Originally Posted by donradcliffe
Keep up this crap and you will force me to find the ignore feature.
I'll second that sentiment - - real life at sea and cruising is quite different from the "theory" some read about and believe is real.
- - But anyway, the person responsible for any vessel/craft, air or sea, is the Captain
of the vessel/craft. He/she may be the owner in most cruising circumstances. In others, he/she may be paid. But still the responsibility for accepting and operating and accomplishing a safe voyage is his and his alone. He can refuse the vessel/craft if it is, in his opinion, unsafe.
- - What comes into play in most of these instances is the owner/captain (including myself) who become complacent because we "know" the whole boat and all its sounds and rattles. We know how long the engine will run before it needs oil
so we skip those daily checks. Same with other systems until something happens that bites us, and then we get serious again for awhile checking and inspecting things.
- - Add in the situation where some items, especially the transmission/coupling/shaft/stuffing box are located where you have to remove half the paneling in the boat to get to - and complacency reigns until we get bit. I have seen many, many boats where to fix an electrical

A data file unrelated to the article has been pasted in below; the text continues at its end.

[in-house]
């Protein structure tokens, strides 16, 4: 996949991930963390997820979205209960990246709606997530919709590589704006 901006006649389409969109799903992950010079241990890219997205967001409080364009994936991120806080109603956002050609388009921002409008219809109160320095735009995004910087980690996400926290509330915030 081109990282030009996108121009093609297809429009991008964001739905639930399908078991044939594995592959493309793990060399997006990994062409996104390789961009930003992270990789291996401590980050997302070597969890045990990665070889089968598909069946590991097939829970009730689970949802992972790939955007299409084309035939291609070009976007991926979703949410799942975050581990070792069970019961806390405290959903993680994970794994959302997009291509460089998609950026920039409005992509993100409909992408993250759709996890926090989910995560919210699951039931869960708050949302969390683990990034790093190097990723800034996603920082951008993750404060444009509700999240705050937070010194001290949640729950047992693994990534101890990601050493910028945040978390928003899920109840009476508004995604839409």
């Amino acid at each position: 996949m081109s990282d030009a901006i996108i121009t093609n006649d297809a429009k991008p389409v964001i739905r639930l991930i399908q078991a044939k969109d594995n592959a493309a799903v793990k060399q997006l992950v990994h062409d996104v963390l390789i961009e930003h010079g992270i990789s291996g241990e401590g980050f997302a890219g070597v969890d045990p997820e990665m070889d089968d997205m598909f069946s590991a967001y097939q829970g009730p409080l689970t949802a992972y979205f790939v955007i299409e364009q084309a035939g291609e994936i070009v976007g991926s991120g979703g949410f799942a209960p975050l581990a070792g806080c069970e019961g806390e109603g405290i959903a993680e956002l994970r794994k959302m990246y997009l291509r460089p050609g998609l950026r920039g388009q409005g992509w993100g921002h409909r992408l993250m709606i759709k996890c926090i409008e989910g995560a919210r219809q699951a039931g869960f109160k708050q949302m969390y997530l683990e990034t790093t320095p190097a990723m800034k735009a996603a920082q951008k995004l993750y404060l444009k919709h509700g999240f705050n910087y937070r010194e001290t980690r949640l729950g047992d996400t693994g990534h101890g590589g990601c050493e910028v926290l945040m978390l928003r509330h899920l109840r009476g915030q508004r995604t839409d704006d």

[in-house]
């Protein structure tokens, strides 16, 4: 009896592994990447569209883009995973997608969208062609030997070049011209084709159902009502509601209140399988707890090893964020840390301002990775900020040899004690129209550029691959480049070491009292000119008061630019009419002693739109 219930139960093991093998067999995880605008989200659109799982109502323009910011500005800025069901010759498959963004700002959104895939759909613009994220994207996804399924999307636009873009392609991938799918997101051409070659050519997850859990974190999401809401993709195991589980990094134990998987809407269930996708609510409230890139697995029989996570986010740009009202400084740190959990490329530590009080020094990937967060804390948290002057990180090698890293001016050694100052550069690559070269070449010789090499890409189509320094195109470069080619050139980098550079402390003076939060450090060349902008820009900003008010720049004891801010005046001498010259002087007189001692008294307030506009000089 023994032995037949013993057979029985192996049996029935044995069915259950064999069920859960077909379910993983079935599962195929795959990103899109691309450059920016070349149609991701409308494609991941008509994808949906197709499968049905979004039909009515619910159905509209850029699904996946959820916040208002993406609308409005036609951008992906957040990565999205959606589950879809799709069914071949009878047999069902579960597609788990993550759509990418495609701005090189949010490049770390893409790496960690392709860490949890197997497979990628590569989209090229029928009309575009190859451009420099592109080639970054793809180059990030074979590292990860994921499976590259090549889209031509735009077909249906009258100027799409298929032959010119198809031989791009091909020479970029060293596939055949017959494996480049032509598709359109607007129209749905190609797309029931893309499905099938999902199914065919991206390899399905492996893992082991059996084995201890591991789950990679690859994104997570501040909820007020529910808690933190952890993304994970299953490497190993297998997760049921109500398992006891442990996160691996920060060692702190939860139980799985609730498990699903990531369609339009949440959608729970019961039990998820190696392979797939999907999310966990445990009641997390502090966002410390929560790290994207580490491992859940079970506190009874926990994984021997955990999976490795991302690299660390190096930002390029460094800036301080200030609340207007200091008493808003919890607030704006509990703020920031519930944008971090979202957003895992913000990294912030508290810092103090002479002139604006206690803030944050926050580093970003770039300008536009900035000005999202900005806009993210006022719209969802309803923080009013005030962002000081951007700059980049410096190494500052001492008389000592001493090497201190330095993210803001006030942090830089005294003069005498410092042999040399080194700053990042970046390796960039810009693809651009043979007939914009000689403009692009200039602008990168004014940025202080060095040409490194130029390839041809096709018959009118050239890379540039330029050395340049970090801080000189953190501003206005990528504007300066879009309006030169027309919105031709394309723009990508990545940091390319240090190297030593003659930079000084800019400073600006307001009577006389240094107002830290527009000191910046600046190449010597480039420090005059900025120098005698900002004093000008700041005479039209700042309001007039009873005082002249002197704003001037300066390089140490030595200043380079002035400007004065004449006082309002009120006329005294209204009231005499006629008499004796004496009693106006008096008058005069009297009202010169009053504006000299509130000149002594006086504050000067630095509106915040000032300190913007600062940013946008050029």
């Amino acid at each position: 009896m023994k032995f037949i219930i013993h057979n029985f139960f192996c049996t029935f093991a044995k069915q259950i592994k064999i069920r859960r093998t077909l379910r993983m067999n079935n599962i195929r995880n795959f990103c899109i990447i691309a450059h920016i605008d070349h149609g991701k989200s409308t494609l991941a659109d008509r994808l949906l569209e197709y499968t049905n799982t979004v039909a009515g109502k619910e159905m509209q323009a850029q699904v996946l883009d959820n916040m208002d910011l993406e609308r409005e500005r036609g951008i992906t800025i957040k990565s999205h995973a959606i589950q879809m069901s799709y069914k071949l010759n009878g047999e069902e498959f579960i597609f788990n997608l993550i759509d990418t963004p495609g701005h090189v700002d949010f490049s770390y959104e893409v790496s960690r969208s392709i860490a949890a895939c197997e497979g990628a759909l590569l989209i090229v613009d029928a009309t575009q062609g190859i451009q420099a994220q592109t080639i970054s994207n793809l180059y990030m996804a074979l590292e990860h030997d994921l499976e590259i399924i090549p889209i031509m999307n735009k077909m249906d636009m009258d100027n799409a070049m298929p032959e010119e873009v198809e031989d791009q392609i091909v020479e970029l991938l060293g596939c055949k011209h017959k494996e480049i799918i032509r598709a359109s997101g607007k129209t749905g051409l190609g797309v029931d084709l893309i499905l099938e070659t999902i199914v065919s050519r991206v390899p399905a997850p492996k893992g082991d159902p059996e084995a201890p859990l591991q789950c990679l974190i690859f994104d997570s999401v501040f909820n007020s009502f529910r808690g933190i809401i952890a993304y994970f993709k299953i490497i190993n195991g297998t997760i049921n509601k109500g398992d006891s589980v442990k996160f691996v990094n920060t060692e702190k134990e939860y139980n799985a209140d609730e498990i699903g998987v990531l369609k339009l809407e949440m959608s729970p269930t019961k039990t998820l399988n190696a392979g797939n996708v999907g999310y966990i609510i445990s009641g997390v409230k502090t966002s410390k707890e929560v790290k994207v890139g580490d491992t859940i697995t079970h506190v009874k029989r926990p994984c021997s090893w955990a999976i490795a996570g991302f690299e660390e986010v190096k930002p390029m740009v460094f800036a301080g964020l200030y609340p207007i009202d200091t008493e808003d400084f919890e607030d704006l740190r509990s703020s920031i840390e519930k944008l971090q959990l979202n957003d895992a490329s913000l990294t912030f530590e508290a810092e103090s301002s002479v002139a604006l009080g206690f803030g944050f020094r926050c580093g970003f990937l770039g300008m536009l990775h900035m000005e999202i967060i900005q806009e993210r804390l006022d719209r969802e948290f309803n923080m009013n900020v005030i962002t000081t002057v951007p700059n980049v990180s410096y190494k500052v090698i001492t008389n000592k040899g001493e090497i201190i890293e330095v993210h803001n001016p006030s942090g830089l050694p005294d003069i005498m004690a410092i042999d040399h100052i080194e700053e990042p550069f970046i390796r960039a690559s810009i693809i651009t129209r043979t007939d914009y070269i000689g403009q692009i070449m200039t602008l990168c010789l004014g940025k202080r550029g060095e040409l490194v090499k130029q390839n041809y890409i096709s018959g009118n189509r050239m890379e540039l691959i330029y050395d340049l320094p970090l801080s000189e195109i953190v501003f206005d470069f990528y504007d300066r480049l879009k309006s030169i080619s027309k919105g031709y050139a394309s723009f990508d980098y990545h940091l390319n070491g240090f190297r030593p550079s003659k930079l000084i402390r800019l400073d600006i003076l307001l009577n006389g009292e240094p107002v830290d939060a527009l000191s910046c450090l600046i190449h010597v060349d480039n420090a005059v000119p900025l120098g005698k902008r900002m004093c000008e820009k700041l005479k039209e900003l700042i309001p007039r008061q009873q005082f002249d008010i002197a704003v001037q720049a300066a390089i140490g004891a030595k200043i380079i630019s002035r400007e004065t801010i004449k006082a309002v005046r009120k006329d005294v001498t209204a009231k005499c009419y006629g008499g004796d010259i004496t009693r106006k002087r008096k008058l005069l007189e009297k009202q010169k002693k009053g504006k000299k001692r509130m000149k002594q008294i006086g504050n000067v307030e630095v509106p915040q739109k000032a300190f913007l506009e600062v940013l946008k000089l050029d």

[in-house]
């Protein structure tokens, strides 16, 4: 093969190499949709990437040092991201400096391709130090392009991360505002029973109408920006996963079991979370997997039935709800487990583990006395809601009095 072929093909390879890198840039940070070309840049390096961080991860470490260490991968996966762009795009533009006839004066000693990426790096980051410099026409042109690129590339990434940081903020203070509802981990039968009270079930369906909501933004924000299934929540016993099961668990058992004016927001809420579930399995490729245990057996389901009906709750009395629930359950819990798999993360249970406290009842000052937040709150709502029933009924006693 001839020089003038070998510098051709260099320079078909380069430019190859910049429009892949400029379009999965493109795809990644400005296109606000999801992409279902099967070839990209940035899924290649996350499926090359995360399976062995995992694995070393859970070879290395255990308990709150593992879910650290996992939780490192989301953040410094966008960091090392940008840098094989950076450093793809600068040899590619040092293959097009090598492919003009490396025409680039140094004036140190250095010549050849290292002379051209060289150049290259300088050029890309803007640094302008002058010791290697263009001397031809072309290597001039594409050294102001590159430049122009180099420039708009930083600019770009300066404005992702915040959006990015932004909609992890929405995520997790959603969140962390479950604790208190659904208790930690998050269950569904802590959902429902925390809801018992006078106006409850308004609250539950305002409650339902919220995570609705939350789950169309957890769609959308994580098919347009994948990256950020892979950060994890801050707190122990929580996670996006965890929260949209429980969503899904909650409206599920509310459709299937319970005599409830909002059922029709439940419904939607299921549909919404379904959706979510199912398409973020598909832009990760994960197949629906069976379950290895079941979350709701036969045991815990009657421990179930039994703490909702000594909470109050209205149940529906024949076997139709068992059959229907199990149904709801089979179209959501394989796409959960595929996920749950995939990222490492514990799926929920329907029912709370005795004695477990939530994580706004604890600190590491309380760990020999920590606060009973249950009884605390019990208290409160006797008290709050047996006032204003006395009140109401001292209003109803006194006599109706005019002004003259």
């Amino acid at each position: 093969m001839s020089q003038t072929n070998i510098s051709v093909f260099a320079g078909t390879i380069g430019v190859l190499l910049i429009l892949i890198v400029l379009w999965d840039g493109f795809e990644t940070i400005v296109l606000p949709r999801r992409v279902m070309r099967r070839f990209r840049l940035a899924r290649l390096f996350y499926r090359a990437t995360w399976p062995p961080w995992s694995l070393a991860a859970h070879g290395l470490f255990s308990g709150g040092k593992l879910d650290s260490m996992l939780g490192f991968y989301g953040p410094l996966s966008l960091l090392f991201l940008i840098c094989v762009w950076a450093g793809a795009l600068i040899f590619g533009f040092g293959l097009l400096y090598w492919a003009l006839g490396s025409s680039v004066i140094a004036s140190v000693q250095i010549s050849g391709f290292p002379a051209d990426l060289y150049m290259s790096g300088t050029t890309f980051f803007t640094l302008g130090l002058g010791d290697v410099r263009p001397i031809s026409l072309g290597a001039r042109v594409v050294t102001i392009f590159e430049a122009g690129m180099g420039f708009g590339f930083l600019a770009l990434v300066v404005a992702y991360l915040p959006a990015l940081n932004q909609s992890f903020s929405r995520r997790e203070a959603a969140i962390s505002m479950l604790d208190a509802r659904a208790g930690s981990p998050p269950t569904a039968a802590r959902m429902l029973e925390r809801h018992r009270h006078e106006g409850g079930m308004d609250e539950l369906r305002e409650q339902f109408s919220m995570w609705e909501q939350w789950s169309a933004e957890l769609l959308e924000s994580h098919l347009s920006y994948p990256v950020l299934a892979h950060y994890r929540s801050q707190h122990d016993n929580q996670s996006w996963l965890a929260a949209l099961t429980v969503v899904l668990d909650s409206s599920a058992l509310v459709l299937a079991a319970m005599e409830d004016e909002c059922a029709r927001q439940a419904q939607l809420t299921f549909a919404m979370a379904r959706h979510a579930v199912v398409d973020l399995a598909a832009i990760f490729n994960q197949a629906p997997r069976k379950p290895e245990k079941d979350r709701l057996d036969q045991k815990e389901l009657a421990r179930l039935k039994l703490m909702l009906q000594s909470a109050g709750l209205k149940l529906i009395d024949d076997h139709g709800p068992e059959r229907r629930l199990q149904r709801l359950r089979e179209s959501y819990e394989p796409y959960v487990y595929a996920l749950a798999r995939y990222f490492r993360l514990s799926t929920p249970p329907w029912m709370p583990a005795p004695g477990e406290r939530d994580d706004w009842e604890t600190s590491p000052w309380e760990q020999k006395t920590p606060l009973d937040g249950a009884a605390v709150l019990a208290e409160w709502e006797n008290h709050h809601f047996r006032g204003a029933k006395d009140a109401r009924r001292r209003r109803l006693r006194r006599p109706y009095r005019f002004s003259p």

problem a new wire is spliced into place with the firm intentions of finishing the repair the "proper way" next haul-out of major parts
supply harbor. Only thing is, years pass before we get around to finishing the job. This is a major problem with owning your own boat.
- - However, on somebody else's boat paranoia should reign supreme, at least to personally checking critical items like seacocks, engine to stuffing box, and rudder integrity. There are a thousand things that can go wrong on a boat, but only maybe a dozen that are super-critical, so on a delivery or charter
those dozen or so are checked carefully. The rest can be ignored or left as they are in the category of comfort and not safety